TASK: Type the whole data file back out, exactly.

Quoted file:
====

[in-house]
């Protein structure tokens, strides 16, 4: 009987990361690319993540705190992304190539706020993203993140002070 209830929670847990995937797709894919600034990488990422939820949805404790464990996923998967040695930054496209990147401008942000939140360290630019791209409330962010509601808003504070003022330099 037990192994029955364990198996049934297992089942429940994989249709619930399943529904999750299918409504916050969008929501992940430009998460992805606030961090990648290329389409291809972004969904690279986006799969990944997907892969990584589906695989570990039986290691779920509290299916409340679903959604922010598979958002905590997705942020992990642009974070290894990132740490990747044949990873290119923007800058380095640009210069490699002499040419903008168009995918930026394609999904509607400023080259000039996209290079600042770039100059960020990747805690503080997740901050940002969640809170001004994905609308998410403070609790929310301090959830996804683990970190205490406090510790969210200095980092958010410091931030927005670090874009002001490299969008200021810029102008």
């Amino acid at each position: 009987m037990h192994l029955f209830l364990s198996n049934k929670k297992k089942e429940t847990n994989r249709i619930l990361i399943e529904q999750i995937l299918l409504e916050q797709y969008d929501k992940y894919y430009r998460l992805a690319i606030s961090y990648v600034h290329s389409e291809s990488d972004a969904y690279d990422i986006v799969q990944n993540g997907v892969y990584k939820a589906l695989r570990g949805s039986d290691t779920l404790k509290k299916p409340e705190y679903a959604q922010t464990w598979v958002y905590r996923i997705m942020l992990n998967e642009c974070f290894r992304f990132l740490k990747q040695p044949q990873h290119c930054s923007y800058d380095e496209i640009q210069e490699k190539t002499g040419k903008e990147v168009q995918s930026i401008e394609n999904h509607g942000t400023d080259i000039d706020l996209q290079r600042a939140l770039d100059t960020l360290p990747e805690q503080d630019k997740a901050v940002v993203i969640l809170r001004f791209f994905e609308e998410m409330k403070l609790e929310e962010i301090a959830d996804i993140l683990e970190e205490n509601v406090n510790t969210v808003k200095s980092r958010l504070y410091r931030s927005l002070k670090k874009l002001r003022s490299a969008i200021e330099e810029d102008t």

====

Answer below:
[in-house]
């Protein structure tokens, strides 16, 4: 009987990361690319993540705190992304190539706020993203993140002070 209830929670847990995937797709894919600034990488990422939820949805404790464990996923998967040695930054496209990147401008942000939140360290630019791209409330962010509601808003504070003022330099 037990192994029955364990198996049934297992089942429940994989249709619930399943529904999750299918409504916050969008929501992940430009998460992805606030961090990648290329389409291809972004969904690279986006799969990944997907892969990584589906695989570990039986290691779920509290299916409340679903959604922010598979958002905590997705942020992990642009974070290894990132740490990747044949990873290119923007800058380095640009210069490699002499040419903008168009995918930026394609999904509607400023080259000039996209290079600042770039100059960020990747805690503080997740901050940002969640809170001004994905609308998410403070609790929310301090959830996804683990970190205490406090510790969210200095980092958010410091931030927005670090874009002001490299969008200021810029102008």
């Amino acid at each position: 009987m037990h192994l029955f209830l364990s198996n049934k929670k297992k089942e429940t847990n994989r249709i619930l990361i399943e529904q999750i995937l299918l409504e916050q797709y969008d929501k992940y894919y430009r998460l992805a690319i606030s961090y990648v600034h290329s389409e291809s990488d972004a969904y690279d990422i986006v799969q990944n993540g997907v892969y990584k939820a589906l695989r570990g949805s039986d290691t779920l404790k509290k299916p409340e705190y679903a959604q922010t464990w598979v958002y905590r996923i997705m942020l992990n998967e642009c974070f290894r992304f990132l740490k990747q040695p044949q990873h290119c930054s923007y800058d380095e496209i640009q210069e490699k190539t002499g040419k903008e990147v168009q995918s930026i401008e394609n999904h509607g942000t400023d080259i000039d706020l996209q290079r600042a939140l770039d100059t960020l360290p990747e805690q503080d630019k997740a901050v940002v993203i969640l809170r001004f791209f994905e609308e998410m409330k403070l609790e929310e962010i301090a959830d996804i993140l683990e970190e205490n509601v406090n510790t969210v808003k200095s980092r958010l504070y410091r931030s927005l002070k670090k874009l002001r003022s490299a969008i200021e330099e810029d102008t």